Auto Trader brand director Marc Palmer asserted that “areas of affluence” are the UK’s hotspots for interest in electric vehicles (EV) as the cost-of-living crisis continues to squeeze car buyers’ purse strings.
Fresh from the publication of insight from the online used car marketing website which suggested that the UK risks “running out” of people rich enough to buy electric cars, Palmer joined Cap HPI head of forecast strategy Dylan Setterfield on the AM News Show to discuss the EV take-up and the evolution of the used car market.
And while Setterfield conceded that predicting used car values three years hence had been made “virtually impossible” by the COVID-19 crisis – with the war in Ukraine now adding to the uncertainty – it seems regions of increased EV traction are easier to predict.
“The correlation between charge points and EV interest doesn’t exist, not even the ultra-low emissions zone or clean air zones”, said Palmer.
“Affluence is (the key). It’s not a North/South divide or urban/rural, where people have got a place to charge the car and the means to afford it, that’s where we see the most interest.”
Palmer’s comments echo those of Auto Trader commercial director, Ian Plummer, who told a fringe event at the COP26 that EVs would remain the 'preserve of the rich' without targeted incentives.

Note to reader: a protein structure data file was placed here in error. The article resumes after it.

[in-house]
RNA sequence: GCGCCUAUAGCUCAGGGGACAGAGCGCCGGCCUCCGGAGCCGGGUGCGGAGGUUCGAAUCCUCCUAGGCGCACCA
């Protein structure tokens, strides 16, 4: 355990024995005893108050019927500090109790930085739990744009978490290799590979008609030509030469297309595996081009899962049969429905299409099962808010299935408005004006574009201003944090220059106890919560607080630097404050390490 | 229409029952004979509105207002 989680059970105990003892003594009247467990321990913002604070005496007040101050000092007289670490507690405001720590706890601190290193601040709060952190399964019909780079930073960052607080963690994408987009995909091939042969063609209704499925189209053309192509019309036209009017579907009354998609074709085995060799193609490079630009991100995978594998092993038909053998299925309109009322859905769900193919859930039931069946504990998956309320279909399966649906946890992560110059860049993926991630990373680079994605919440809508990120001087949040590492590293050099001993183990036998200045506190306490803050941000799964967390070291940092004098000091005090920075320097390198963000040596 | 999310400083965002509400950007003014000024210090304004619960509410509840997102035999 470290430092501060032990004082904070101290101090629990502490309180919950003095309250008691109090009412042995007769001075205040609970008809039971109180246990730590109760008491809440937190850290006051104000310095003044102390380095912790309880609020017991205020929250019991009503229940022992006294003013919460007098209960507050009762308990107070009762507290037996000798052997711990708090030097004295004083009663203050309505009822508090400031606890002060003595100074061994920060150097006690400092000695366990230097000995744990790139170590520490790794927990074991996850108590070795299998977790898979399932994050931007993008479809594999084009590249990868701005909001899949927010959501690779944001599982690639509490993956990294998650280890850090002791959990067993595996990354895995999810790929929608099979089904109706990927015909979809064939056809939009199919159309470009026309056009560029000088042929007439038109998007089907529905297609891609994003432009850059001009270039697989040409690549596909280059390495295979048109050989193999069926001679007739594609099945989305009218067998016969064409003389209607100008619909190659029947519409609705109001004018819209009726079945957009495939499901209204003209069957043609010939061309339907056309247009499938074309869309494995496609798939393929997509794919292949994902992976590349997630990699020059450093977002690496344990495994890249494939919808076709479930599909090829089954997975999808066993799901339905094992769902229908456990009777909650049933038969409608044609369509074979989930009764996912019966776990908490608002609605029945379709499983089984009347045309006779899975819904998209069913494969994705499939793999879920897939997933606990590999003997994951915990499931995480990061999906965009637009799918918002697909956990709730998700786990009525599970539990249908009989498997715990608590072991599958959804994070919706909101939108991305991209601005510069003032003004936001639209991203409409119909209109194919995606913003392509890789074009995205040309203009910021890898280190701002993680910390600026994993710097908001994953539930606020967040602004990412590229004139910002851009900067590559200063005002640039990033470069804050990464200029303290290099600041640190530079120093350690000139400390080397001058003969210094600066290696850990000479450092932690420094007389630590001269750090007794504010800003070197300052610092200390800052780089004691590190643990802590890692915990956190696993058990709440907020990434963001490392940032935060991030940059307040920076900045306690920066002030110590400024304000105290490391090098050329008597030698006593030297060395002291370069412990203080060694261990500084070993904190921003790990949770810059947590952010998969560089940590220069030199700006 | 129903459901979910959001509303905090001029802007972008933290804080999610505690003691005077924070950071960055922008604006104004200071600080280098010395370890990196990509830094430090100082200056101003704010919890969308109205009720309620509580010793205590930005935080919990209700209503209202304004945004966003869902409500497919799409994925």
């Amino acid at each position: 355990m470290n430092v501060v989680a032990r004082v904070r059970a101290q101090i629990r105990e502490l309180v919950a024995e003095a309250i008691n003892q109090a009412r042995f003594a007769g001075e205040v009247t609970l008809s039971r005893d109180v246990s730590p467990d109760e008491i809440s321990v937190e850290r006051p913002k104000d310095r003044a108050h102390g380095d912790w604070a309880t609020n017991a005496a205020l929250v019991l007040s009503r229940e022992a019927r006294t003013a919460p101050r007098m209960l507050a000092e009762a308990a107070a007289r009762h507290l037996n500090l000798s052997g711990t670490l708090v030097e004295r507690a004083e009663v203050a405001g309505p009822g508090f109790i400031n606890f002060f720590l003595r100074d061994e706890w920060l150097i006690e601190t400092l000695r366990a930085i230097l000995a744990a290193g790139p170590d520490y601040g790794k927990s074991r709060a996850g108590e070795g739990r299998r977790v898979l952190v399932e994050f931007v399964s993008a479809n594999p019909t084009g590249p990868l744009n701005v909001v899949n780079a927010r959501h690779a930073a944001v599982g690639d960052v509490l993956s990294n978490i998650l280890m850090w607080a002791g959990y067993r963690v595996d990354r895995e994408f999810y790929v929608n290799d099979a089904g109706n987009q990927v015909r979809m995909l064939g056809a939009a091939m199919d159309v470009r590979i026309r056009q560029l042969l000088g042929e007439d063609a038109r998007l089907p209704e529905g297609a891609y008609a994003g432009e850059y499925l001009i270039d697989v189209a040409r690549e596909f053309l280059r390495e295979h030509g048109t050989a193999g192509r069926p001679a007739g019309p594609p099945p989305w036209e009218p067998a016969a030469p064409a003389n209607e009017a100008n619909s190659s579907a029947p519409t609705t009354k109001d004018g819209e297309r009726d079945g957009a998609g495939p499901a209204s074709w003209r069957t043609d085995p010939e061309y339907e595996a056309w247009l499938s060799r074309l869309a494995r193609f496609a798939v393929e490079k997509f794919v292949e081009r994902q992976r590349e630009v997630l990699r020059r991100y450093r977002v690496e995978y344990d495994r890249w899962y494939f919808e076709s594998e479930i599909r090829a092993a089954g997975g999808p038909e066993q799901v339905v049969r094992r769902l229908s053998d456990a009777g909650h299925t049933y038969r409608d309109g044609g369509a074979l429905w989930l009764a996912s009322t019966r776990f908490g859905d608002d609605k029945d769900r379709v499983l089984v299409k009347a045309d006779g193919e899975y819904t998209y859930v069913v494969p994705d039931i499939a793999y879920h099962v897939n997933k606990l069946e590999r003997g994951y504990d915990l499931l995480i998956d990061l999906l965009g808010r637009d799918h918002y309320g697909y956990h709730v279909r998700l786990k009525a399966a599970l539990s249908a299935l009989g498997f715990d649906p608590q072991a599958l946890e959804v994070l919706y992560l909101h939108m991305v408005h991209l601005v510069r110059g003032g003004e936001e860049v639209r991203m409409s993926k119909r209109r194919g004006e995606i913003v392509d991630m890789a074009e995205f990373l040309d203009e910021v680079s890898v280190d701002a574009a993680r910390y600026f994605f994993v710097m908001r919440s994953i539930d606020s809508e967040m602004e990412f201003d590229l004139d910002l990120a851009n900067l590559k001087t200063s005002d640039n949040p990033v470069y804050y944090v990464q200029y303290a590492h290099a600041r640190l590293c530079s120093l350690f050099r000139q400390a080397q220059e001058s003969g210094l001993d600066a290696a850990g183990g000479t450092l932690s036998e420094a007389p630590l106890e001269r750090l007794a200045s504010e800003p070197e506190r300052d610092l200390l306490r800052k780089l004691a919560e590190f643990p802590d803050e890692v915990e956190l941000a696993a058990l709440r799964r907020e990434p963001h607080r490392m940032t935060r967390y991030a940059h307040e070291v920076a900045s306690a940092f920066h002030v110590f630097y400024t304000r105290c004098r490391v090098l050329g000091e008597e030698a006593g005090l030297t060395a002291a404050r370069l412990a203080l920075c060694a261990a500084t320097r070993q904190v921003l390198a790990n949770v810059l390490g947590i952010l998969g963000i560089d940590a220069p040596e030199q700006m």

This week's Q1 new car registrations data from the Society of Motor Manufacturers and Traders (SMMT) showed that the Tesla Model Y topped the best-seller rankings and the Tesla Model 3 finishing second - almost 1,000 units ahead of the Vauxhall Corsa.
While registrations dipped 14.3% overall last month EV registrations rose 78.7% to a record 39,315.
"At the moment there are enough wealthy people with enough interest in EVs to keep that thing turning," said Palmer.
With private investment increasingly being committed to the creation of EV infrastructure, it also looks likely that wealthier parts of the country could benefit from an acceleration in charge points, too.
Palmer told the AM News Show: “Private investors are turning up with money to spend on infrastructure because all of a sudden a lot of them can start making money out of automotive when previously it was down to fuel companies and there wasn’t that opportunity.
“That point of where you put your infrastructure, that’s where investors need information.”
Setterfield discussed the affordability of EVs in the used sector with AM editor Tim Rose and news and features editor Tom Sharpe in the latest edition of the AM News Show.
He also reflected on the challenges of the past two years and how the current industry headwinds – including supply issues triggered as a result of Russia’s invasion of Ukraine – now looked set to impact the market.
Setterfield said: “It’s been virtually impossible over the past two years to try and work out even over the space of the next few weeks what’s going to happen with the market, let alone one year away, three years away.”
He added: “Look at our estimates of how things are going to evolve in the next 12 months, the end result hasn’t actually changed very much but the underlying reasons why we will end up there have changed completely.”
Produced in partnership with Armchair Marketing, the AM News Show is available via Youtube, Spotify and Apple Podcasts.
Previous guests of the show include TrustFord marketing director Julia Greenhough, CitNOW sales manager Callum Wood, Waylands Automotive chief executive John O’Hanlon and IMDA chairman Umesh Samani.